THE NEW YORK CAMPAIGN
The British had little time to debate the treaties, the Crown Forces had suffered large losses at the Battle of Bunker Hill and Boston was
under siege. The Landgrave of Hessen would be required to have half of his units read to be inspected by Sir William Faucitt on the 14th
of February and begin their march to the port of embarkation on the 15th. Beginning around February 29th, the First Division marched from
their garrisons to the port of Bremerlehe with embarkation to England scheduled for 15-23 April. The fleet of 150 transports and frigates set
sail from Portsmouth on the 6th of May for a long and uncomfortable voyage to America. At the same time the 8,000
Hessians troops of the
First Division were enduring sickness and over crowding on the storm tossed Atlantic, units of the Second Division began their march
towards the port of Bremerlehe.
The First Division would take part in the opening stages of the battle to control New York and it's harbor, a plan that was drafted in the early
days of the war. If successful, it would give England a deep draft harbor and an important city to operate as the headquarters for future
operation. The first operation of the taking of New York was Long Island on the 27th of August. The First Division, commanded by General
von Heister and led by the Advanced Guard of von Wrede's Jägers and grenadiers from the Regiment von Donop, moved along the
Flatbush Road as Howe moved up the right to flank the American line. This battle, the largest of the American Revolution, forced
Washington to abandon Long Island and Brooklynn Heights on the 29th - 30th of August. The losses for the First Division during the battle
were 2 killed and 26 wounded, one of the wounded being a Jäger, while they captured close to 1,100 prisoners.
The next step in General Howe's plan was to move on New York City, which he set in motion on the 15th of September. Landing at Kip's Bay,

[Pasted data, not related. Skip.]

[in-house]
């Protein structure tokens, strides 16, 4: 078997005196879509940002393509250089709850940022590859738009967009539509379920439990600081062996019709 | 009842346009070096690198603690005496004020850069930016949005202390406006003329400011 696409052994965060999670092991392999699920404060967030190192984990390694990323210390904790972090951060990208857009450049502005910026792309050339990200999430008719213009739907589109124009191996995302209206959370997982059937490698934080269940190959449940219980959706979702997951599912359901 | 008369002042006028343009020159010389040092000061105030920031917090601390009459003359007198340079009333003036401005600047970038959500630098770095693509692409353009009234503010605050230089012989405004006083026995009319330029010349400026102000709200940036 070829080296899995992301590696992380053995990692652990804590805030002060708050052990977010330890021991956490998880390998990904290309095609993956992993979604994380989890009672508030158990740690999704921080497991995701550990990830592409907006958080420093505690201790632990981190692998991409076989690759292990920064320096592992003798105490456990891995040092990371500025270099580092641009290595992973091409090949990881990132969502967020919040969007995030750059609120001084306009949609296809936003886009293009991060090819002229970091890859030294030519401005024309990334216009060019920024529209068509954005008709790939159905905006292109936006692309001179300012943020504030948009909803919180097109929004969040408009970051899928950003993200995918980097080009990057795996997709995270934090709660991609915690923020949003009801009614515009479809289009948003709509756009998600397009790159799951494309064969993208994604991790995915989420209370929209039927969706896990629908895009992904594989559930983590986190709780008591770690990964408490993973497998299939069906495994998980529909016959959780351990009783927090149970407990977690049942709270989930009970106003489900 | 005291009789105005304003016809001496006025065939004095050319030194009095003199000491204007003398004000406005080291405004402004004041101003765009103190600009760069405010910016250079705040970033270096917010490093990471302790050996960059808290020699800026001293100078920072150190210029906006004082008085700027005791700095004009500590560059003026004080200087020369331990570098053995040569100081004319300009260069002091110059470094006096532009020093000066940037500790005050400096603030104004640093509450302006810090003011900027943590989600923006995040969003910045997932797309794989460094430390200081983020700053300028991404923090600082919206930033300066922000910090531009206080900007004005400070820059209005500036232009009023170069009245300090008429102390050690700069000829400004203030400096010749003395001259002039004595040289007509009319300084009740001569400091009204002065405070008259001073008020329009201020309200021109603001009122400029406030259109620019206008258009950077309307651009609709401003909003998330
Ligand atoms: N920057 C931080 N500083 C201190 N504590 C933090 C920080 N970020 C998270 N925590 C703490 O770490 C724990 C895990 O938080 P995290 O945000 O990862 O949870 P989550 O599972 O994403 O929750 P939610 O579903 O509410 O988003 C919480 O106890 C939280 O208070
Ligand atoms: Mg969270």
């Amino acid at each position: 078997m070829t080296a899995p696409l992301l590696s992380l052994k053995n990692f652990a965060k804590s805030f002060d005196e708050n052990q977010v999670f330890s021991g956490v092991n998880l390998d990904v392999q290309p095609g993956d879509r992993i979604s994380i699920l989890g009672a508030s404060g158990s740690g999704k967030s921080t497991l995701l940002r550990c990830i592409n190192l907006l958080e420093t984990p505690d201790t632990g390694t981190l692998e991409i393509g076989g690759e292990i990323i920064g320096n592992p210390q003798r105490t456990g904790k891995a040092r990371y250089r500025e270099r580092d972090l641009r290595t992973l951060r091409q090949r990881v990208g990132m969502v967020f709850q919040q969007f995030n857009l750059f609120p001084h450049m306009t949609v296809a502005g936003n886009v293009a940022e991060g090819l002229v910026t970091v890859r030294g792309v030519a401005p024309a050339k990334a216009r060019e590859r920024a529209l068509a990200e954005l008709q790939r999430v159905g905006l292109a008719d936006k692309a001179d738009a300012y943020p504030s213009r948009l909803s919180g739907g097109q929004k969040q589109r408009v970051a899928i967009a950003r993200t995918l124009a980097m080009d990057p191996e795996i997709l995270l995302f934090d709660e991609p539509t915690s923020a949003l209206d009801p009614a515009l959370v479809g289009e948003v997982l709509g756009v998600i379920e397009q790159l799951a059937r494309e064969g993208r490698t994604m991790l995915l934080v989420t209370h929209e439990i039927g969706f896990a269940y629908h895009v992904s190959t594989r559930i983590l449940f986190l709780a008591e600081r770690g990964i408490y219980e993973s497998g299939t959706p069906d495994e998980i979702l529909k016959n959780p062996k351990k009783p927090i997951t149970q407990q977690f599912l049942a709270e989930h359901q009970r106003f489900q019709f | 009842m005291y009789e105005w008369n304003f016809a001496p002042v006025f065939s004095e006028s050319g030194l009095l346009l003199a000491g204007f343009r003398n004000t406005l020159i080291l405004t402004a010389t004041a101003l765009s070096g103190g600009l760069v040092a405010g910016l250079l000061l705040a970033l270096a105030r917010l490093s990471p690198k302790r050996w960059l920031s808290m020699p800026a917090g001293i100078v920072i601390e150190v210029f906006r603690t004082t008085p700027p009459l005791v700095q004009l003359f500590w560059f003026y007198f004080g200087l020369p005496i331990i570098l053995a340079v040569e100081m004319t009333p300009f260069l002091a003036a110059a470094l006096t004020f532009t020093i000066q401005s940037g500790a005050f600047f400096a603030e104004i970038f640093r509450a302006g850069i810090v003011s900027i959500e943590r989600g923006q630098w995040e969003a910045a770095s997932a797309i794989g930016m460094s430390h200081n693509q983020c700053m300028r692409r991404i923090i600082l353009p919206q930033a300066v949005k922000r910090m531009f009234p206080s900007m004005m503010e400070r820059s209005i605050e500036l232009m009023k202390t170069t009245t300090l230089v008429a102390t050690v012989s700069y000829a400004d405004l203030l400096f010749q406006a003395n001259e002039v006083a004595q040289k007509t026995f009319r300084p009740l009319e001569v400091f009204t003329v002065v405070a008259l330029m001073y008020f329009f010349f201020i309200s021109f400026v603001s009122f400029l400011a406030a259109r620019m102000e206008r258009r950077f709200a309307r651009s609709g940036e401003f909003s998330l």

the First Division, with the Jägers of the Advanced Guard leading the attack, pushed their way south to the city while British Marines entered
the city from the sea. The 16th of September found the English Light Infantry and 71st Highlanders taking heavy casualties in the Battle of
Harlem Heights. The Jägers and Grenadiers of the Advanced Guard were called to assist the English units disengage from the battle.
Intent on flanking the heavily defended Harlem Heights, on 12 October Howe landed his force at Throgs Neck with one column moving on
the Westchester bridge and the other on the Pelham road towards the ford. These columns found the bridge destroyed and both positions
heavily defended. As a result, Howe established defensive positions and encamped. Seeing that Pell's Point may provide a tactical
advantage, a force of mostly Hessian's lands at Pelham and pushes inland towards Eastchester along the Split Rock road against
determined resistance. On the 20th Howe pushes on towards New Rochelle were he would encamp and wait for
reinforcements expected to
arrive from England.
The Second Division finally completed their voyage across the Atlantic when they rounded Sandy Hook and made land at Staten Island on
18 October. The troops were quickly unloaded and transferred by flat bottom boat to Manhattan Island, then moved through Westchester
arriving at New Rochelle on 22 October. The first engagement of the 2nd Company with the Americans came on the 23rd when, while
performing a reconnaissance of the area, the 2nd Company encountered a superior force of riflemen that pushed them back. The tide of the
battle was turned when the Jägers were reinforced by the 71st Highlanders.